The next section in which Jane is presented is during her time at Lowood Institution particularly the first few months of her stay there. Jane is presented as still having a burning sense of injustice as she sees some of things that happen to girls who are ‘punished’ and from the reader’s perspective one can see why. The girls are unfairly punished and usually for things that are not even their fault, as was the plight of Julia Severn, whose ‘hair curls naturally’ was ordered to have her hair ‘cut off’. Jane having been ‘wrongly accused’ when she was called a ‘liar’, had curled up on the floor and her ‘tears watered the boards’. Jane could not take being accused falsely due to all the trouble it caused her at her aunt’s house and so she keeps grudges against that do wrongly accuse her.

Though it may have been seen previously in the section at Gateshead, the reader sees it more clearly during her times at Lowood that Jane could be considered stubborn. There are many times when Helen Burns tries to change Jane’s mind about things that have mostly to do with religion. The first time the reader sees this is when Helen tells Jane that ‘if all the world hated you’ but ‘your own conscience approved you’ then she would not be ‘without friends’, but Jane determinedly states ‘I know I should think well of myself; but that is not enough: if others don’t love me, I would rather die than live’. This also shows a dependant need, in Jane, to be liked by all she meets and a very melodramatic side to her that the reader rarely sees.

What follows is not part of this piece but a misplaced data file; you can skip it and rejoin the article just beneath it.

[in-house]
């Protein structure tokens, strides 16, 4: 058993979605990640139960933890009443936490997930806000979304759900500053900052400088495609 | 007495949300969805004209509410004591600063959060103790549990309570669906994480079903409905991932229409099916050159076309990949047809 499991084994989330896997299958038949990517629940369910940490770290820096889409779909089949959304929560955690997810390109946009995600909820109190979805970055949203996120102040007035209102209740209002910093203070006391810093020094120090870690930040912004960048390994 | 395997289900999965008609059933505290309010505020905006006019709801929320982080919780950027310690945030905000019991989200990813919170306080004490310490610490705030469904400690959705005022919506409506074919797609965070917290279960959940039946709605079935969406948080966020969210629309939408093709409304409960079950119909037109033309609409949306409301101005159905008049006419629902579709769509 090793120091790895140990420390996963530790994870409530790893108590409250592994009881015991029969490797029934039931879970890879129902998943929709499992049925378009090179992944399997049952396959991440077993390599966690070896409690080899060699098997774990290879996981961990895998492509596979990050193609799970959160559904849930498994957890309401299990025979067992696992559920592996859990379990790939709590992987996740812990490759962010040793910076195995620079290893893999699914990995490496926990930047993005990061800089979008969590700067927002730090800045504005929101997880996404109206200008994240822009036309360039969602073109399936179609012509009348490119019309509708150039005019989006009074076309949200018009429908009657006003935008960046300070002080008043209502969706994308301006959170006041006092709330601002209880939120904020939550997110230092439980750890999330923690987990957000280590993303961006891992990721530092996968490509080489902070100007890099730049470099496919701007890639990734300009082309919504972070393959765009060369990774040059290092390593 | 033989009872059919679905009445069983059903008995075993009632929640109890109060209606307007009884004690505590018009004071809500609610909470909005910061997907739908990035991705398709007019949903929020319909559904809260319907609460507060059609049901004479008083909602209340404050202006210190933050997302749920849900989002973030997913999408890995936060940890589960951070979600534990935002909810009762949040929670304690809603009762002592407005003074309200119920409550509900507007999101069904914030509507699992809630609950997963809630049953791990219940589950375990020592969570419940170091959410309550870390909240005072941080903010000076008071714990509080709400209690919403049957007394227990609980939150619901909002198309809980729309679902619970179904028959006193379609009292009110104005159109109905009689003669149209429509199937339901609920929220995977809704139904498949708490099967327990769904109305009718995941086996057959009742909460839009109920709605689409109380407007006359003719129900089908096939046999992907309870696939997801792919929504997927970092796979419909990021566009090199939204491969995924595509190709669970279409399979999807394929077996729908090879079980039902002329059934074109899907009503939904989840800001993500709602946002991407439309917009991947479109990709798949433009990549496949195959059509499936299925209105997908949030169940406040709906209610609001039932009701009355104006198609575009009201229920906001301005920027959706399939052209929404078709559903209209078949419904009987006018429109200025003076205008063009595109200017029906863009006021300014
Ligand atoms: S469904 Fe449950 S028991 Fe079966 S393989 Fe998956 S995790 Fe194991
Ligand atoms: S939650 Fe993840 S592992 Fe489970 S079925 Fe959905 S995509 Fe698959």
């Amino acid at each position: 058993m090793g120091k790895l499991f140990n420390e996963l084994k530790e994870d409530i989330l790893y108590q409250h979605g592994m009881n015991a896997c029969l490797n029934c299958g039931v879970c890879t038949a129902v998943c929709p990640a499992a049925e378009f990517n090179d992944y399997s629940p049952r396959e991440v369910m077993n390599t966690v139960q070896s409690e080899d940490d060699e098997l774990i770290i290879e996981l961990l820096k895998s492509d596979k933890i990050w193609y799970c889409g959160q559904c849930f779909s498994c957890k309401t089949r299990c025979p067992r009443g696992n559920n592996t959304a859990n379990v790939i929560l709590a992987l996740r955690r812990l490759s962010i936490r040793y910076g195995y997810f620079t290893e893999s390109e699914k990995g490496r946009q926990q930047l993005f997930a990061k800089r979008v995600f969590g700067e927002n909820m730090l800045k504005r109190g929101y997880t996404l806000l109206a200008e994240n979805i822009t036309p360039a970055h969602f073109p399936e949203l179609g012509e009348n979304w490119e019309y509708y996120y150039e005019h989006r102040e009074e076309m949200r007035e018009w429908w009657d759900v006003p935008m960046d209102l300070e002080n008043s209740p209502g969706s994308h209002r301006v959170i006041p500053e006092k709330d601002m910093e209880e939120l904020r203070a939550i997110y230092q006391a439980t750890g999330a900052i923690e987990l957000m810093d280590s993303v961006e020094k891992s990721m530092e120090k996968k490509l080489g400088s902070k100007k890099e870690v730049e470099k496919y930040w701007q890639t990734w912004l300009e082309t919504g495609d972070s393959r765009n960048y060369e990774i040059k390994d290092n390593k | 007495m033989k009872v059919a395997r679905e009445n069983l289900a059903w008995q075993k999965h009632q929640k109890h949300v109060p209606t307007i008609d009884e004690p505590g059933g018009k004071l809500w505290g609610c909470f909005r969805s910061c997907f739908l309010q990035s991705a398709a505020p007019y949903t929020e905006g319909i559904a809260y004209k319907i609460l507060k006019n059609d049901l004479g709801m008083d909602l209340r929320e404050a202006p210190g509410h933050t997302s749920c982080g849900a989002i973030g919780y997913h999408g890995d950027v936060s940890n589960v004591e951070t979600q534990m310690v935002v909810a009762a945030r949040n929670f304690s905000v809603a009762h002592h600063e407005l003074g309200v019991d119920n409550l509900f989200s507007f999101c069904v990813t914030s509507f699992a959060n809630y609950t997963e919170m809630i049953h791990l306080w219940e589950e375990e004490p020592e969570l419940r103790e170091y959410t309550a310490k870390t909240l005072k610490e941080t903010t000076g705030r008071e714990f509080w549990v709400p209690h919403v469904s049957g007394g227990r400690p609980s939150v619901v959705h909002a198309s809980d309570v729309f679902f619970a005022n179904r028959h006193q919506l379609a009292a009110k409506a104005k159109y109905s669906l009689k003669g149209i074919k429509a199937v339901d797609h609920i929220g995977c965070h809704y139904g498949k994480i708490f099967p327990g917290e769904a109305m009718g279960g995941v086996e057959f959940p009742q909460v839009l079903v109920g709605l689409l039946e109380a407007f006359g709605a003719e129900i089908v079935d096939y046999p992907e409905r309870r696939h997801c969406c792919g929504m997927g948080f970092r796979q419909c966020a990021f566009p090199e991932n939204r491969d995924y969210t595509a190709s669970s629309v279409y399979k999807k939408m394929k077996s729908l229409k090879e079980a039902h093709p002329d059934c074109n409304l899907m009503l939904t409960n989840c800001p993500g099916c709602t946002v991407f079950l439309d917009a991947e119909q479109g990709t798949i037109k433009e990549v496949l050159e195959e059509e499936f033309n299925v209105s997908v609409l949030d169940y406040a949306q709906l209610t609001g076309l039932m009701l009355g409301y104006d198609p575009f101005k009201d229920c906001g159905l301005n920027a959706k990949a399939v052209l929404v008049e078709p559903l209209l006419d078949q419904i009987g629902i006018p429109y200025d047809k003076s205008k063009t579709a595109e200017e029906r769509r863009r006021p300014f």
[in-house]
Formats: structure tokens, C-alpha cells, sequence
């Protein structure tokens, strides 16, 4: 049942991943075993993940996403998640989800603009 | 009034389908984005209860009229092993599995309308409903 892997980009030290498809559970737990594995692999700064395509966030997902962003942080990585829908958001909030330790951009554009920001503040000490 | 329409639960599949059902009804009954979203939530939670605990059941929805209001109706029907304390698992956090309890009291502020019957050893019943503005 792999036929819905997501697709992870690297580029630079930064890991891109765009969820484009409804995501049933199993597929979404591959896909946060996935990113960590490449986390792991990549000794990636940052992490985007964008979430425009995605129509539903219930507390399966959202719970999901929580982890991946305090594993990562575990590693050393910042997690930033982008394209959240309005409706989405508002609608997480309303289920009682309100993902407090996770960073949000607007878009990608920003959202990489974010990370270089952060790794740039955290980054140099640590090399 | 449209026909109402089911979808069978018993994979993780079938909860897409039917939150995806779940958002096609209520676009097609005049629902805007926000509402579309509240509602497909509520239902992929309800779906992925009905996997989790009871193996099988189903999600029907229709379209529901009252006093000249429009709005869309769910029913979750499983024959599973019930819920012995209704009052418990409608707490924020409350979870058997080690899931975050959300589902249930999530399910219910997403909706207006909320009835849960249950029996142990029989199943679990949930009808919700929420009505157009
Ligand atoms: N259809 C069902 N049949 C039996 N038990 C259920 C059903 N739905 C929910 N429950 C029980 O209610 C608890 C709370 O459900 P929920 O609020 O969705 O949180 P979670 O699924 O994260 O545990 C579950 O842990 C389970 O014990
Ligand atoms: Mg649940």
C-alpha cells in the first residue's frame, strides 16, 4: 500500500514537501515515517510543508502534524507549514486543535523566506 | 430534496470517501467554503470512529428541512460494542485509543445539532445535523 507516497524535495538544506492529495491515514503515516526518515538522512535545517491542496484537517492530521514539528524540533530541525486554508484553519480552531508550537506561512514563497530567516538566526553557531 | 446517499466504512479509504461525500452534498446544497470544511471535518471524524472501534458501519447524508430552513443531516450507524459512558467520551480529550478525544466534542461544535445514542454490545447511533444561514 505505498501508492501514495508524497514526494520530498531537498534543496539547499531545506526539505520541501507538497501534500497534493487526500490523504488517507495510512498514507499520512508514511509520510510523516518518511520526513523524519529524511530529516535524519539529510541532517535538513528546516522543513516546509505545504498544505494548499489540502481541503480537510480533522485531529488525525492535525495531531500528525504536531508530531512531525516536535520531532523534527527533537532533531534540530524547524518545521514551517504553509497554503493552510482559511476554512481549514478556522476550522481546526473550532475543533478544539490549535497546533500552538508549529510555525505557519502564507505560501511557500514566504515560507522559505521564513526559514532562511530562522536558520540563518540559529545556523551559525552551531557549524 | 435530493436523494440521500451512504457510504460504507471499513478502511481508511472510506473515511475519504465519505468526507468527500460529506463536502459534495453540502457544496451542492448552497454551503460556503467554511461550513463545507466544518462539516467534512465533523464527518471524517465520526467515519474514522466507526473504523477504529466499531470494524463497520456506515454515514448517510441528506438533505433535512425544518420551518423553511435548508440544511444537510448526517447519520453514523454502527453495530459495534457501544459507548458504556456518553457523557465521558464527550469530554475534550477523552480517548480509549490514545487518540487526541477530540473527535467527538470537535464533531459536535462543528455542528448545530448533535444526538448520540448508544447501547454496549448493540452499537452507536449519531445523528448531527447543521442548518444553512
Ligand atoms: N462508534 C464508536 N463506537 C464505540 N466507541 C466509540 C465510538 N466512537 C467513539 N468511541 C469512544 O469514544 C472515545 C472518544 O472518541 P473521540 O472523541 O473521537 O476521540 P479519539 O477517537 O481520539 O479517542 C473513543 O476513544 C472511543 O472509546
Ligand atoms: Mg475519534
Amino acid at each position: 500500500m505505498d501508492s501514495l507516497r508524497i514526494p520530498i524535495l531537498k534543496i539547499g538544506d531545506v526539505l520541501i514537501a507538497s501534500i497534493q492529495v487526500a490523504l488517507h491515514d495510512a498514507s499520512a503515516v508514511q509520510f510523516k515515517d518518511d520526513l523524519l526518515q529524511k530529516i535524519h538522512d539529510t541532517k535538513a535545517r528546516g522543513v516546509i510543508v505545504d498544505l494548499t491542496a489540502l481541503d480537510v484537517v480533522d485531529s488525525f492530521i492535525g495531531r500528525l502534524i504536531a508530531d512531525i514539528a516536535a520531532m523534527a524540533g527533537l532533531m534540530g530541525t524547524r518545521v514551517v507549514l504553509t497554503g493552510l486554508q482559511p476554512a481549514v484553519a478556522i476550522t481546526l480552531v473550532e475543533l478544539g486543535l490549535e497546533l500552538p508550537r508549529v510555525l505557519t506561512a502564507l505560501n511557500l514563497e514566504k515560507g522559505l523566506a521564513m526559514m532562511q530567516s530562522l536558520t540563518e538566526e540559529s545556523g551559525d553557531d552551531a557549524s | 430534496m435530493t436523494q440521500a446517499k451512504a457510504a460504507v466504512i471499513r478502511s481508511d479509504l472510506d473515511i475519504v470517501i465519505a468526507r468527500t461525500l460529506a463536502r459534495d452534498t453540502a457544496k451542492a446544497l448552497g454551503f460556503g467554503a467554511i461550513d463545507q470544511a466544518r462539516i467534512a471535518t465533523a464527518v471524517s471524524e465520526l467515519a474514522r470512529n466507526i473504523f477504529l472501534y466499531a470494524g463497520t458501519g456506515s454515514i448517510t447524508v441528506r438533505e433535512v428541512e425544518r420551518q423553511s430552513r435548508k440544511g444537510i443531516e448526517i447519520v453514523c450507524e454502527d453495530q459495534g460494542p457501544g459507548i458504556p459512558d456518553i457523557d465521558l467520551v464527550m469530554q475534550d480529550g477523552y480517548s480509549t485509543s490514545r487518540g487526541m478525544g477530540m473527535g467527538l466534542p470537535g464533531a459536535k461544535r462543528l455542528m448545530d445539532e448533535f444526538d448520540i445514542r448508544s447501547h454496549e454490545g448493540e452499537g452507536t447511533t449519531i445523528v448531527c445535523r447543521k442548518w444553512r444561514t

The last important way the Jane is presented in in this section is as a very bright and hard working girl. On her first day she had ‘reached the head of my class’ and she tells the reader that she ‘toiled hard’ and ‘in a few weeks I was promoted to a higher class: in less than two months I was allowed to commence French and drawing’. This shows that Jane enjoys school and is willing to work hard to improve and become the best she can be.

The third section in which Jane is presented commences eight years later when she accepts the job of becoming a governess at Thornfield Hall. As the reader has seen before, Charlotte Bront� seems to determined to emphasise the fact that Jane is a plain girl as she explain to her employer Mr. Rochester when she tells him that she is his ‘plain, Quakerish governess’.

She is also presented as being a very respectful and polite employee of Mr. Rochester as she always calls him ‘sir’, even when they are engaged, and she seems to take some sort of joy in it as she has rarely been able to respect many people as she feels respect must be earned. She also has enough respect for him to tell him the truth to any question he asks her, even if it were not something one would usually ask at the time, and is wonderfully shown when she tells that ‘wherever you are is my home – my only home’. This was a very forward statement but Jane felt that Mr Rochester ought to know it so she told him.